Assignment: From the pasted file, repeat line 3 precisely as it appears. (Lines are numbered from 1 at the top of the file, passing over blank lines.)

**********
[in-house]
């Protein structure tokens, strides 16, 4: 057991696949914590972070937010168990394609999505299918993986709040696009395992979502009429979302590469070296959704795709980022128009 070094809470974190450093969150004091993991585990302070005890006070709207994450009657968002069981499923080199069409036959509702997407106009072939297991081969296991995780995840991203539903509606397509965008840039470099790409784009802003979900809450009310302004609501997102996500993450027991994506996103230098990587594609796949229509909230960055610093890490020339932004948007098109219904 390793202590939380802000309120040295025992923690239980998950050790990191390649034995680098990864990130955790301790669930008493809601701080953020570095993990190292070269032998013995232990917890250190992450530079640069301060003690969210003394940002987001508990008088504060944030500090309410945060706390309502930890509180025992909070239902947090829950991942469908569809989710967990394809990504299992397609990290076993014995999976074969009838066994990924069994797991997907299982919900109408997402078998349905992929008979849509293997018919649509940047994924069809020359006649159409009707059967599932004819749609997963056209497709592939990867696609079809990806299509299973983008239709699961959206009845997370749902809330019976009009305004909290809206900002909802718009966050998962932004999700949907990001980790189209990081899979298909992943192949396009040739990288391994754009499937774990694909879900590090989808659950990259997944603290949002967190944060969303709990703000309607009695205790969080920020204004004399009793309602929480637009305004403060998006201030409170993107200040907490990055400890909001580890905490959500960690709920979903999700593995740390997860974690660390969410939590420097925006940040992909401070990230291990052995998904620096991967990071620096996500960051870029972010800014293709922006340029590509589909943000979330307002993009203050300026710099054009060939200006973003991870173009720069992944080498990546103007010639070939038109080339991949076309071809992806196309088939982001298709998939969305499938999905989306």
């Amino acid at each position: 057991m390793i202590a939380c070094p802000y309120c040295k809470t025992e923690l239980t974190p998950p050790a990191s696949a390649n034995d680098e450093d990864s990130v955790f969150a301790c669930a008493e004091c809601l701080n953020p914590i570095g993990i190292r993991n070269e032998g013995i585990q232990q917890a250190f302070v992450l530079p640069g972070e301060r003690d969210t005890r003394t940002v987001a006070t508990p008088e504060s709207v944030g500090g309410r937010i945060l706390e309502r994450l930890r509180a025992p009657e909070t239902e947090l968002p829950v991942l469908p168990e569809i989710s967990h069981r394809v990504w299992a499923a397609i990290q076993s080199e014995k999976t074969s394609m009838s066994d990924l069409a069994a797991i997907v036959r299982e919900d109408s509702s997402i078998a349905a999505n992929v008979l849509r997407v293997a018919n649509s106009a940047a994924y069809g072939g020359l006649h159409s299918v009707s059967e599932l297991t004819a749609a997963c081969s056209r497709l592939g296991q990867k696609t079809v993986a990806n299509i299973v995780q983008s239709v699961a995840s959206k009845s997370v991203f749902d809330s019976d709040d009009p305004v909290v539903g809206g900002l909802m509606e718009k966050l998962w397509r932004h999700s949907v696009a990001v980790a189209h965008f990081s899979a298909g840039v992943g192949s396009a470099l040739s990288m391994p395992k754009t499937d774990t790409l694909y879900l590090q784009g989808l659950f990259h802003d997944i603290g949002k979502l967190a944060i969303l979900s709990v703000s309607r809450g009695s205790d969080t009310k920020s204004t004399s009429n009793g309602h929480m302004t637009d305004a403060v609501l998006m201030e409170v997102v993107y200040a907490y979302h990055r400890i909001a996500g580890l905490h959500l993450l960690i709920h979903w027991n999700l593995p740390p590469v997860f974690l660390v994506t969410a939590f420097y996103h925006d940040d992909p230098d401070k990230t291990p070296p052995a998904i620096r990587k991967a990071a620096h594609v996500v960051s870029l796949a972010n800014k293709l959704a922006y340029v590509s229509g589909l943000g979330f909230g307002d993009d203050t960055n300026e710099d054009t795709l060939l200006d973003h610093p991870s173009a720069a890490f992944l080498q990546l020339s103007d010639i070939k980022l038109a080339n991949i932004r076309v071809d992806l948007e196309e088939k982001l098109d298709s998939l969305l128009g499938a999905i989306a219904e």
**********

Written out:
């Amino acid at each position: 057991m390793i202590a939380c070094p802000y309120c040295k809470t025992e923690l239980t974190p998950p050790a990191s696949a390649n034995d680098e450093d990864s990130v955790f969150a301790c669930a008493e004091c809601l701080n953020p914590i570095g993990i190292r993991n070269e032998g013995i585990q232990q917890a250190f302070v992450l530079p640069g972070e301060r003690d969210t005890r003394t940002v987001a006070t508990p008088e504060s709207v944030g500090g309410r937010i945060l706390e309502r994450l930890r509180a025992p009657e909070t239902e947090l968002p829950v991942l469908p168990e569809i989710s967990h069981r394809v990504w299992a499923a397609i990290q076993s080199e014995k999976t074969s394609m009838s066994d990924l069409a069994a797991i997907v036959r299982e919900d109408s509702s997402i078998a349905a999505n992929v008979l849509r997407v293997a018919n649509s106009a940047a994924y069809g072939g020359l006649h159409s299918v009707s059967e599932l297991t004819a749609a997963c081969s056209r497709l592939g296991q990867k696609t079809v993986a990806n299509i299973v995780q983008s239709v699961a995840s959206k009845s997370v991203f749902d809330s019976d709040d009009p305004v909290v539903g809206g900002l909802m509606e718009k966050l998962w397509r932004h999700s949907v696009a990001v980790a189209h965008f990081s899979a298909g840039v992943g192949s396009a470099l040739s990288m391994p395992k754009t499937d774990t790409l694909y879900l590090q784009g989808l659950f990259h802003d997944i603290g949002k979502l967190a944060i969303l979900s709990v703000s309607r809450g009695s205790d969080t009310k920020s204004t004399s009429n009793g309602h929480m302004t637009d305004a403060v609501l998006m201030e409170v997102v993107y200040a907490y979302h990055r400890i909001a996500g580890l905490h959500l993450l960690i709920h979903w027991n999700l593995p740390p590469v997860f974690l660390v994506t969410a939590f420097y996103h925006d940040d992909p230098d401070k990230t291990p070296p052995a998904i620096r990587k991967a990071a620096h594609v996500v960051s870029l796949a972010n800014k293709l959704a922006y340029v590509s229509g589909l943000g979330f909230g307002d993009d203050t960055n300026e710099d054009t795709l060939l200006d973003h610093p991870s173009a720069a890490f992944l080498q990546l020339s103007d010639i070939k980022l038109a080339n991949i932004r076309v071809d992806l948007e196309e088939k982001l098109d298709s998939l969305l128009g499938a999905i989306a219904e």